TOKYO: Japanese consumer inflation slowed further in August, official data showed on Friday, stoking concerns about Tokyo’s war on deflation.
The nation’s core consumer inflation, stripping out volatile fresh food prices, was 3.1 percent year-on-year, the internal affairs ministry said.
That was below markets’ median forecast of a 3.2 percent rise, despite a sales tax hike in April.
The government raised consumption tax from 5.0 percent to 8.0 percent on April 1, which drove up consumer prices.
But the boosting effect appears to be easing as inflation growth slowed from 3.3 percent in both July and June and a three-decade high of 3.4 percent in May.
Excluding the impact of the tax increase, the rise in core consumer prices was 1.1 percent, Dow Jones Newswires said, quoting a formula by the Bank of Japan (BoJ).
The rate is well short of the bank’s ambitious 2.0 percent inflation target for next year.
“We believe that it [inflation]will moderate further towards year-end,” Capital Economics said in a note.
“This should increase pressure on the BoJ to provide more stimulus,” it added.
“A more rapid pace of asset purchases may still eventually be required. We believe that the April meeting is probably the most likely venue to announce any expansion in stimulus,” Capital Economics said.
Friday’s data also showed inflation in the central Tokyo area, a leading indicator for the national trend, was an estimated 2.6 percent in September from a year earlier, while prices slipped 0.1 percent from August, the first dip in eight months.
The BoJ is to release a closely watched quarterly business sentiment report on Wednesday.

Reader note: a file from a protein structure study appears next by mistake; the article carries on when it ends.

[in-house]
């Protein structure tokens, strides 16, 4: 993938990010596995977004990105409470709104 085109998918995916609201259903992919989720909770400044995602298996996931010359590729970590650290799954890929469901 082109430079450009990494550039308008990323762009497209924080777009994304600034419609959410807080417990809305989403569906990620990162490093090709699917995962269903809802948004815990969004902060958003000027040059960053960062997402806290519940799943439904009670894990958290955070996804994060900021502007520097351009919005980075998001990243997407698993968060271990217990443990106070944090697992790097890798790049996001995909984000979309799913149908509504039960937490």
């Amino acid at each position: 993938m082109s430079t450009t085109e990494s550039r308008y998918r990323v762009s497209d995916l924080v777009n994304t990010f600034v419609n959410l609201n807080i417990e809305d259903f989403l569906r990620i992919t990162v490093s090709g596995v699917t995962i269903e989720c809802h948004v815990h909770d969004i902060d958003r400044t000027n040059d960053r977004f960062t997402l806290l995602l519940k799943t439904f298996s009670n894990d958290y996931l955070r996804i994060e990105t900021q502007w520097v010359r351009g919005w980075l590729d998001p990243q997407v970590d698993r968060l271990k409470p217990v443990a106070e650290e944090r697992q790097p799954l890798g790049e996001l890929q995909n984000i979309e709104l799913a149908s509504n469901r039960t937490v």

The bank unleashed massive easing measures last year as part of a wider
government push to conquer years of debilitating deflation.
The tax hike was seen as crucial to help shrink Japan’s mammoth national debt, proportionately the worst among wealthy nations.
However, there are fears it will derail economic recovery by taking a bite out of
“Consumer sentiment could have a double-dip toward the [March] end of fiscal year” due partly to a peak out of the labor market, Credit Suisse research analyst Hiromichi Shirakawa said.
“The Japanese economy would go back to a deflationary state by the second half of fiscal 2015” if the central bank, out of caution against further weakening of the yen, decided against putting yet more money into the markets, he said in a note.
The yen has been around at its lowest level in six years against the dollar on expectations of higher US interest rates.
While a weak yen is positive for Japanese exports, it pushes up import costs, eventually hitting consumers.